Jewish Tours

Buenos Aires, Argentina


Independent Brazil

Two years after Brazil declared its independence from Portugal (1822) it adopted its first constitution. Roman Catholicism remained the state religion, but the constitution proclaimed some tolerance of other religions. After the proclamation of independence from Portugal and during the period of monarchy in Brazilian history (1822–89), Brazil had two emperors, Dom Pedro I and Dom Pedro II. The latter was interested in Judaism, was a Hebraist, and maintained correspondence with illustrious Jews of his time and had visited the Holy Land during one of his international voyages.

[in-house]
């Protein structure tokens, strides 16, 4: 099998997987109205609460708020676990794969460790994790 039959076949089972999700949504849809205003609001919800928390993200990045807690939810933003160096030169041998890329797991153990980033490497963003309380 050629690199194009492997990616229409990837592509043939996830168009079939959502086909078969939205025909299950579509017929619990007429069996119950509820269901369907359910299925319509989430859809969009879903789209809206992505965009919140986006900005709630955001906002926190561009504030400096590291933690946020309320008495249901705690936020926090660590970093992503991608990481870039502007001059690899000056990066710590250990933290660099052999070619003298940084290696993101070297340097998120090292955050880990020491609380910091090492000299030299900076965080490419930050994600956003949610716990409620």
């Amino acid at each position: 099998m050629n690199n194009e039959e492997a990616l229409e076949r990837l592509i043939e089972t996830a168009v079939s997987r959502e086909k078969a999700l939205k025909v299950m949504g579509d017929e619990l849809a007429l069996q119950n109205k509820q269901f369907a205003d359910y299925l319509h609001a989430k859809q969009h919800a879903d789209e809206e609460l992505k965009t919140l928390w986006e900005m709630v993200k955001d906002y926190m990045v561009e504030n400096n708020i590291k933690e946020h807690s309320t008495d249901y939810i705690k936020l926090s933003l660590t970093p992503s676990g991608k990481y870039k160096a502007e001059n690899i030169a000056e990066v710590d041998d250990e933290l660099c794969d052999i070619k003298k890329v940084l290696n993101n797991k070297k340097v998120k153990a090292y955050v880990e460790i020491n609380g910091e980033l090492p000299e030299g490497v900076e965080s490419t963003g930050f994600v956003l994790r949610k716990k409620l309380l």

The second organized Jewish community in Brazilian history, in modern times, was founded in Belém, capital of the State of Pará, in the north, in 1840, made up of Jews who had come from Morocco. The immigrants were attracted by the wealth derived from the rubber economy. They established the first modern synagogue in the country, Eshel Abraham, in 1823, and around 1826 the second one, Shaar Hashamaim. The first synagogue followed the rites of Tanger and Tetuán (which later became part of Spanish Morocco), and Shaar Hashamaim followed the rites of Arab Morocco (later under French colonial rule, Algeria, and other parts of North Africa. In 1842 a Jewish cemetery was founded in the same city. Revival of the rubber industry between the end of the 19th century and the beginning of the 20th attracted more immigrants. Immigrants from Morocco formed small communities in other places in northern Brazil. There were also small Moroccan nuclei in the Amazonas, another northern state, attracted by the wealth of the rubber industry, in places such as Itacoatiara, Cametá, Paratintins, Óbidos, Santarém, Humaitá, and others. Most of these Jews mixed with the local population, giving origin to many local legends mixing Judaism and Catholicism. By World War I, Belém's Sephardi community, of Moroccan origin, had about 800 people.


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